(Typha latifolia)


Cattails are most easily identified by their brown, cylindrical flowers.


Cattail stems are four to eight feet tall with no branches and have dense brown cylindrical flower (female) with yellowish spike at the top (male flower). The flowers bloom through fall before turning into a white fluffy mass. Cattails have flat to slightly rounded leaves that are thin and long. Cattails can be partially submerged or in boggy areas with no permanently standing water.

Typha is the genus, and there are 30 species of Cattail within that genus. It is a perennial that grows in transitional areas that are going from wet to dry land. Muskrats eat the rootstock and can create areas of open water. Cattails grow aggressively in wetlands from sea level to 7,000 feet and need managing like weeds. Many parts of the plant are edible at different stages of growth and have been used by humans as a food source throughout history.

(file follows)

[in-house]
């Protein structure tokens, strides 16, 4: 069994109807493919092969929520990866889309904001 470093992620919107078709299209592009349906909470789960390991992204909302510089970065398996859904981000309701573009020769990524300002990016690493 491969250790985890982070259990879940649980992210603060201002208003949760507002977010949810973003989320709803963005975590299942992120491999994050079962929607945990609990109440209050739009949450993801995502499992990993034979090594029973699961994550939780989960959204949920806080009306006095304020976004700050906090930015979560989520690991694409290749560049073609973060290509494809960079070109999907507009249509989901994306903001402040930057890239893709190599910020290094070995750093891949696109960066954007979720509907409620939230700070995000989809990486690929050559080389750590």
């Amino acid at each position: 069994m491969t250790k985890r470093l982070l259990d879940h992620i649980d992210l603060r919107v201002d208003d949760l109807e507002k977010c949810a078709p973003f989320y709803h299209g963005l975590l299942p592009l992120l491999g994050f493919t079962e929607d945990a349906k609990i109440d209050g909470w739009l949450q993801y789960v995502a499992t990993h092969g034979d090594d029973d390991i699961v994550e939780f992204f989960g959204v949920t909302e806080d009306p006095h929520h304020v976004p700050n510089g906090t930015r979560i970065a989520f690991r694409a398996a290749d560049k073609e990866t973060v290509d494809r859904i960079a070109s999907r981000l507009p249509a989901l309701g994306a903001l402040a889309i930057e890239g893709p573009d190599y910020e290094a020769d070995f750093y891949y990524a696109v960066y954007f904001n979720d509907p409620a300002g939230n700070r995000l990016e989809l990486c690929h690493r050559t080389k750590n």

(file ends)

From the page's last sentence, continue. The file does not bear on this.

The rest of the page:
Cattails can be found all across the United States in wet lowlands and shallow waters.


Seeds, roots (creeping rhizomes)